We have also removed after-hours and nighttime schedules on HVAC systems to ensure maximum fresh air circulation 24/7. And whereas many modern buildings use a combination of outside fresh air and recycled indoor air, we are no longer doing that—all buildings will have 100% outside fresh air. Fan speeds have been increased to ensure continued fresh air circulation throughout all our facilities. Machine rooms are also disinfected to ensure a sanitary environment for circulating air.
Facilities Management also has a comprehensive water treatment program to ensure our plumbing and water in all of our closed loop systems is sanitized, cleaned and treated regularly. Our basins and sinks have all been sanitized and will continue to be sanitized as we go forward. Our team is frequently flushing domestic water systems. Water fountains are currently banned from use.
Q. What new sanitizing protocols have you developed for the campus?
A. Facilities Management has increased daily cleaning services, and is working to establish a dedicated sanitation team that will increase this frequency to twice daily. Current efforts include providing:
- Sanitizing stations at all entrances and exits to major buildings.
- Daily disinfection of all building common surfaces and area touch points such as entrance doors and handles, lobby and interior elevator buttons, water fountains and more. COVID-19 Disinfection Guidance can be found here.
- Daily restroom sanitation for all campus core buildings, continuing to service high volume restrooms more frequently. Restroom capacity will be limited by the number of sinks. Restroom doors will be left open, where possible, throughout the day.
- In the process of installing hands-free access doors at building main entry points; researching options for foot and forearm door openers and retrofitting all remaining exterior Big Belly trash and recycling containers to include foot operated opening devices.
In addition, an in-house COVID-19 cleaning team provides rapid response disinfectant cleaning for campus areas where an individual has reported symptoms or has tested positive and has been working on-site within the last 72 hours. The rapid response program is focused on research and academic buildings, including faculty and administrative offices. Residence halls, student centers and recreation areas all have their own approaches. Sanitation services can be requested here.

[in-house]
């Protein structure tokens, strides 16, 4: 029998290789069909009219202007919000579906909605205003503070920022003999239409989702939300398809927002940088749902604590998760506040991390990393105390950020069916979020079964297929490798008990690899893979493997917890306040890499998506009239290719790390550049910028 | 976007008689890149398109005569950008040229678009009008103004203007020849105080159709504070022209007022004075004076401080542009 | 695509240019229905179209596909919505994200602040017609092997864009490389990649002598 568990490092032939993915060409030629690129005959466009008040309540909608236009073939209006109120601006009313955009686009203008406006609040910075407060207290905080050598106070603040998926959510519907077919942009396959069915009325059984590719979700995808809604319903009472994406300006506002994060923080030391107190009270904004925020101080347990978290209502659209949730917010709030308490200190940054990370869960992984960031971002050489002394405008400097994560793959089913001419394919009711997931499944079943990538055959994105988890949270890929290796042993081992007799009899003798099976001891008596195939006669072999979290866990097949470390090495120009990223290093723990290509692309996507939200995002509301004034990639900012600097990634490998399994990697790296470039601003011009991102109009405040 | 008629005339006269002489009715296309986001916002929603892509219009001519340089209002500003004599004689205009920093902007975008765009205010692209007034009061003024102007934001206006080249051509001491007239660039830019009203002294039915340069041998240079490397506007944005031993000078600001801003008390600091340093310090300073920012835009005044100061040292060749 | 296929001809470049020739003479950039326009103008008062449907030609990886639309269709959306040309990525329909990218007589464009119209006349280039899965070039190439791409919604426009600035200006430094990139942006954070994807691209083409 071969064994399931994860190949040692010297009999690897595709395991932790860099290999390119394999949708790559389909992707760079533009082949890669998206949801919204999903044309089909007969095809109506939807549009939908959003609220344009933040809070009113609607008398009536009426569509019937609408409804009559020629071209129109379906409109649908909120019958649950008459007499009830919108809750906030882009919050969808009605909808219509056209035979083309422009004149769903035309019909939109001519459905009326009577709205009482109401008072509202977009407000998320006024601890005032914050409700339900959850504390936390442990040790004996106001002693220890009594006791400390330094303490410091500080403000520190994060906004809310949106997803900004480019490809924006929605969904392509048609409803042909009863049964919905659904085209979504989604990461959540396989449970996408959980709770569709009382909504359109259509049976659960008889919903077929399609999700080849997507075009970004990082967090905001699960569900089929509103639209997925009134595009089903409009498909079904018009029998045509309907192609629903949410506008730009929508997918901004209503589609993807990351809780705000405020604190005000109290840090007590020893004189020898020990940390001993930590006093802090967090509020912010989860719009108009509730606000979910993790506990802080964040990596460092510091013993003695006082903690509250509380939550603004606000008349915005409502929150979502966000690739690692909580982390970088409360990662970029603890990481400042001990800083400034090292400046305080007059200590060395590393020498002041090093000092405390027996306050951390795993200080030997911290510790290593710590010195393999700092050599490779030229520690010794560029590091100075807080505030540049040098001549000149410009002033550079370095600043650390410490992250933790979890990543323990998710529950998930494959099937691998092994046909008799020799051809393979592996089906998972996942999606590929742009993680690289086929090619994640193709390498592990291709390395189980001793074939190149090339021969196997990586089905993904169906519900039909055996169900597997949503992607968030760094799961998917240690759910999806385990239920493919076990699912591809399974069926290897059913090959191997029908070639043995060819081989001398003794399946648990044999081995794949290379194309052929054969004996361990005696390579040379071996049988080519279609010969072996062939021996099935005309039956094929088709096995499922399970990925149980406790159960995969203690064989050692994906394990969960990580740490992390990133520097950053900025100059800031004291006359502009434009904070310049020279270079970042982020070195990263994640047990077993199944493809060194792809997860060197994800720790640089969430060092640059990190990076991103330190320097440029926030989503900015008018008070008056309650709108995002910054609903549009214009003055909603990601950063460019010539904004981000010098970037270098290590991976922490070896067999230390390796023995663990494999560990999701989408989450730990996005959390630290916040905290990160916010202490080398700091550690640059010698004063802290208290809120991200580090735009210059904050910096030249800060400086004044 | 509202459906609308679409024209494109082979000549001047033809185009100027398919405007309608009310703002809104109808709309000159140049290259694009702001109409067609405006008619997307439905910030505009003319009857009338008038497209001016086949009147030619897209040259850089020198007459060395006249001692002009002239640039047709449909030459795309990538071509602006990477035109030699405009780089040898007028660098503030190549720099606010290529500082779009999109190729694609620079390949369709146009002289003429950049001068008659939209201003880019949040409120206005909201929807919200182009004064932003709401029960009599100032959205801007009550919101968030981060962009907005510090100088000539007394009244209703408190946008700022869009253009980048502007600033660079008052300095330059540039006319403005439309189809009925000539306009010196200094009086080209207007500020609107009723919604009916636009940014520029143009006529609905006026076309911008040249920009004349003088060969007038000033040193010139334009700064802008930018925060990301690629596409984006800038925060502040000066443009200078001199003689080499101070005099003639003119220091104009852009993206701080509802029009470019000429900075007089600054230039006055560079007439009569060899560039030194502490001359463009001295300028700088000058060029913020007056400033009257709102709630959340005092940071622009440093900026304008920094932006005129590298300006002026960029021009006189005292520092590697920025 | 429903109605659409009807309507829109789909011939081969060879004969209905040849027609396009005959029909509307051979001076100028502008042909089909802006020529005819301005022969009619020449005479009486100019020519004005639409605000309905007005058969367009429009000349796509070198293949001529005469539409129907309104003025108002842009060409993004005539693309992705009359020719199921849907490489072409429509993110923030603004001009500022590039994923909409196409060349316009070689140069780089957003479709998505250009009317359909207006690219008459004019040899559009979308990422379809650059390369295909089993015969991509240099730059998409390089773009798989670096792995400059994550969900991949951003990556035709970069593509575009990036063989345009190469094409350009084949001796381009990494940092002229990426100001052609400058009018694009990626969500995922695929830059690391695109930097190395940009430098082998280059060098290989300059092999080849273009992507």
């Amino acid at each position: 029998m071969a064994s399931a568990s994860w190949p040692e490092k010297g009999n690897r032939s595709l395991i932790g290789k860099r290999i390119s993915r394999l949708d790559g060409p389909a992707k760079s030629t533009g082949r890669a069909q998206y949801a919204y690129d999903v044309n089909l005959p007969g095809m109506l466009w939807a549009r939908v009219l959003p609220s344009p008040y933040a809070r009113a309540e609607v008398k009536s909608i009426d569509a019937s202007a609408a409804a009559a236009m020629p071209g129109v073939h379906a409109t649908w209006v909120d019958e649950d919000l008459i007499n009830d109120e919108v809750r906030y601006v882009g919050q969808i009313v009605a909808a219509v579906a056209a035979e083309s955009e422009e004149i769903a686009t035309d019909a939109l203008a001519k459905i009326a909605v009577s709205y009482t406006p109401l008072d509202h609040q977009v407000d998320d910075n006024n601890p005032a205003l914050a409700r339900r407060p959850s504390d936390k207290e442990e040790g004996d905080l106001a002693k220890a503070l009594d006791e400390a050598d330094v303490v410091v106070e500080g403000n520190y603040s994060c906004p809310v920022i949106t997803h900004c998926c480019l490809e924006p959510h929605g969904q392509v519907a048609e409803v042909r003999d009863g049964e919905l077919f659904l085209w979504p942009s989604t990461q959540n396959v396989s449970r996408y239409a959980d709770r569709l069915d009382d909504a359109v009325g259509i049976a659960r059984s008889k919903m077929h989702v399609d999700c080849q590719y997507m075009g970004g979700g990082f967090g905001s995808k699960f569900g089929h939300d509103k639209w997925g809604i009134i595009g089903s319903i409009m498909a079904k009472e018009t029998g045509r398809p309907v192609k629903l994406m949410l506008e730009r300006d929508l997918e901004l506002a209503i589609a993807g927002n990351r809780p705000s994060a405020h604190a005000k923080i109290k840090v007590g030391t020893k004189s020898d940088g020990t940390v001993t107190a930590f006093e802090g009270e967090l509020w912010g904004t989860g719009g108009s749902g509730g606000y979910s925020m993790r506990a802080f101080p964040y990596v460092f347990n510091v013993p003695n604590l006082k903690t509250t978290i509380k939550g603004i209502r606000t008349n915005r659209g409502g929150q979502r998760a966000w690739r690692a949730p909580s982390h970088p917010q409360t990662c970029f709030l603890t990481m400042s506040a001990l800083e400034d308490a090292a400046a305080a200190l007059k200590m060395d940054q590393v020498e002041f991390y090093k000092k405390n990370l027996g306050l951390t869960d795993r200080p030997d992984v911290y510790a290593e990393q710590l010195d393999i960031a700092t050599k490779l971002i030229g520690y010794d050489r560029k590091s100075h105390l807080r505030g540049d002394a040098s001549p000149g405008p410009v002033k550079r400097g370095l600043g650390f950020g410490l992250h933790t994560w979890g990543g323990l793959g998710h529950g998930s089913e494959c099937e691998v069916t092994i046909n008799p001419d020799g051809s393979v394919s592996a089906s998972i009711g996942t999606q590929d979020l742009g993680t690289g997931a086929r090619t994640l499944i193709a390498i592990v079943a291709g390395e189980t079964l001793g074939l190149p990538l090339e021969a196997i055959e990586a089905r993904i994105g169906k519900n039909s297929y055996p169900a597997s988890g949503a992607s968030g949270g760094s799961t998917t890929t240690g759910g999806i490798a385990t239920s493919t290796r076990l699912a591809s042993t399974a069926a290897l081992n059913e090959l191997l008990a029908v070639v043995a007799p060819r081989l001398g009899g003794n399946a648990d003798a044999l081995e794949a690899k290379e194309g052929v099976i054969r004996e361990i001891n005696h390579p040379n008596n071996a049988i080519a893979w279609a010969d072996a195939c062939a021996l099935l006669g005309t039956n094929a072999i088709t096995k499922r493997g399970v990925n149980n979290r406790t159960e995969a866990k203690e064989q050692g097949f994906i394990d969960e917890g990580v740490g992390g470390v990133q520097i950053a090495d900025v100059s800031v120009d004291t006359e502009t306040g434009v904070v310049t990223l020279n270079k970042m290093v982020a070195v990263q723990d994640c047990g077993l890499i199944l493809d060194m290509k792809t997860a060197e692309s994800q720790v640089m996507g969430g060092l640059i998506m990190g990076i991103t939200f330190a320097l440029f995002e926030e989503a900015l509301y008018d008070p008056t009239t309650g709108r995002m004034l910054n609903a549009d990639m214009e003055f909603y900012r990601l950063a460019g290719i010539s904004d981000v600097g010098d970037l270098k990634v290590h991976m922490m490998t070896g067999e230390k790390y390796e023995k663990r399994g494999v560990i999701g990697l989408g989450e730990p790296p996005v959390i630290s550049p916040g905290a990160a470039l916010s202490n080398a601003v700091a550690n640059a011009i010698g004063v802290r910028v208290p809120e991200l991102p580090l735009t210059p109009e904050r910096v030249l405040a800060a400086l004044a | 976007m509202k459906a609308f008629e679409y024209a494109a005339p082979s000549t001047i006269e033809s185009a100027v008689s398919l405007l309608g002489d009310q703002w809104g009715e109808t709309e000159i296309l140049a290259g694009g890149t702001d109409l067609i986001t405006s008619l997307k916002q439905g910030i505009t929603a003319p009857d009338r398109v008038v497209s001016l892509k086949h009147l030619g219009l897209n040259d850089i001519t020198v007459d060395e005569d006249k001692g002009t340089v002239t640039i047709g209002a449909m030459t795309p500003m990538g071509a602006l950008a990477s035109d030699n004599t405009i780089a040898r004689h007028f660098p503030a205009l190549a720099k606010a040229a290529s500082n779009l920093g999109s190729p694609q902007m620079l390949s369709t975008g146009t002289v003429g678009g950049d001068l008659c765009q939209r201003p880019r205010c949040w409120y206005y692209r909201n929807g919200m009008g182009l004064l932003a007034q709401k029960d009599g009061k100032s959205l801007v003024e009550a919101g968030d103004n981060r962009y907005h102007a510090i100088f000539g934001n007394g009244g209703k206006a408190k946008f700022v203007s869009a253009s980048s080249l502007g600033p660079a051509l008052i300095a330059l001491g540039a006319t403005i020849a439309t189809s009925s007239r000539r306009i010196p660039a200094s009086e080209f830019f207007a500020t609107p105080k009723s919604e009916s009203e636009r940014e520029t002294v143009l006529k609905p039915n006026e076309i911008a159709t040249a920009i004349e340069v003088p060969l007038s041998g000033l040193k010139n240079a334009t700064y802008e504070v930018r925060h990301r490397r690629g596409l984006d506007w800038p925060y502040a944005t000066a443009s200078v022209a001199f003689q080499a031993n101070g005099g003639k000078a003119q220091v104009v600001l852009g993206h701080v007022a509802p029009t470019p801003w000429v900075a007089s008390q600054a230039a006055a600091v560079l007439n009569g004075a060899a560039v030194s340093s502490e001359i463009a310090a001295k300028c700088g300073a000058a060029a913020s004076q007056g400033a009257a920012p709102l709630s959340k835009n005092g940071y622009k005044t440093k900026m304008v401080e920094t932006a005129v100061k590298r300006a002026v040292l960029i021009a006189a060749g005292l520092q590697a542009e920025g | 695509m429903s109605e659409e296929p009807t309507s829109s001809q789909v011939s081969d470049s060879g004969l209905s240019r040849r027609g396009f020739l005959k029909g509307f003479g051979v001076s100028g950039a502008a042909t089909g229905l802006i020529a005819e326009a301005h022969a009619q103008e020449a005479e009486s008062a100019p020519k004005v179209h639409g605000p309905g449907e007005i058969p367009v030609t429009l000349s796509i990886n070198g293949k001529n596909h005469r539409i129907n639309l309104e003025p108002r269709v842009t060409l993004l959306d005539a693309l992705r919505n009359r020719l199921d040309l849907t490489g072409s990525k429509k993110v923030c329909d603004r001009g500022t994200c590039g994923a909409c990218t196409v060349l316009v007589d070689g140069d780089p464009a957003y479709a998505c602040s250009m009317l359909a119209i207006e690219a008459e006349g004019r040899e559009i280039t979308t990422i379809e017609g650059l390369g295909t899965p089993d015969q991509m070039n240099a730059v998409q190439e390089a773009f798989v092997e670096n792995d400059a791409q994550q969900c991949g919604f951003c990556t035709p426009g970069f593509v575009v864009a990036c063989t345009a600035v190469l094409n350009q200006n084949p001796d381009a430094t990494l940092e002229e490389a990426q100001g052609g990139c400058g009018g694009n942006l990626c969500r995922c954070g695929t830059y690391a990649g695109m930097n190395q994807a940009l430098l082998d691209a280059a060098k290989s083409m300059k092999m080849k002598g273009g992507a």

Q. How can the campus community access personal protective equipment (PPE) such as masks?
A. UC San Diego’s Emergency Operations Center, in collaboration with Procurement and Facilities Management, will provide a one-time “Welcome Kit” to all returning departments so that they are able to meet the required sanitation and health protocols. The kits include operational PPE for research units, an allotment of reusable face masks and hand sanitizer for all returning employees, as well as self-cleaning supplies to enable those returning to clean their workspaces on a daily basis. A one-time initial supply kit can be requested here.
Throughout the year, community service officers, residential security officers and campus police officers will have masks available for faculty, staff and students if they need them. There will also be masks available for purchase at the UC San Diego Bookstore.
Q. How can the campus community do their part to promote safety?
A. We are asking for community support in promoting safety because it has to be a community effort. We have established mechanisms for faculty, staff and students to report violations—particularly recurring—of masking and physical distancing rules on campus. This can be done anonymously and confidentially. If you see something, you should say something. Reports can be made to EH&S at (858) 534-3660 or online at the Safety Concerns page. Noncompliance can also be reported anonymously via the UC Whistleblower Hotline at (800) 403-4744 or on the University of California Whistleblower Hotline page.
Our goal is to educate rather than enforce. Those who repeatedly do not comply with campus safety protocols may be referred to Student Conduct, Academic Personnel or Human Resources and potentially face disciplinary action. However, this is the absolute last resort. Whether they are coming to campus or visiting another location in the city, these new habits should become routine behaviors at any location. UC San Diego will remain safe if everyone supports the guidelines.
Have more questions? We invite the campus community to submit your inquiries online. A new Q&A with a Return to Learn expert will be published each Thursday in This Week @ UC San Diego for the next several weeks.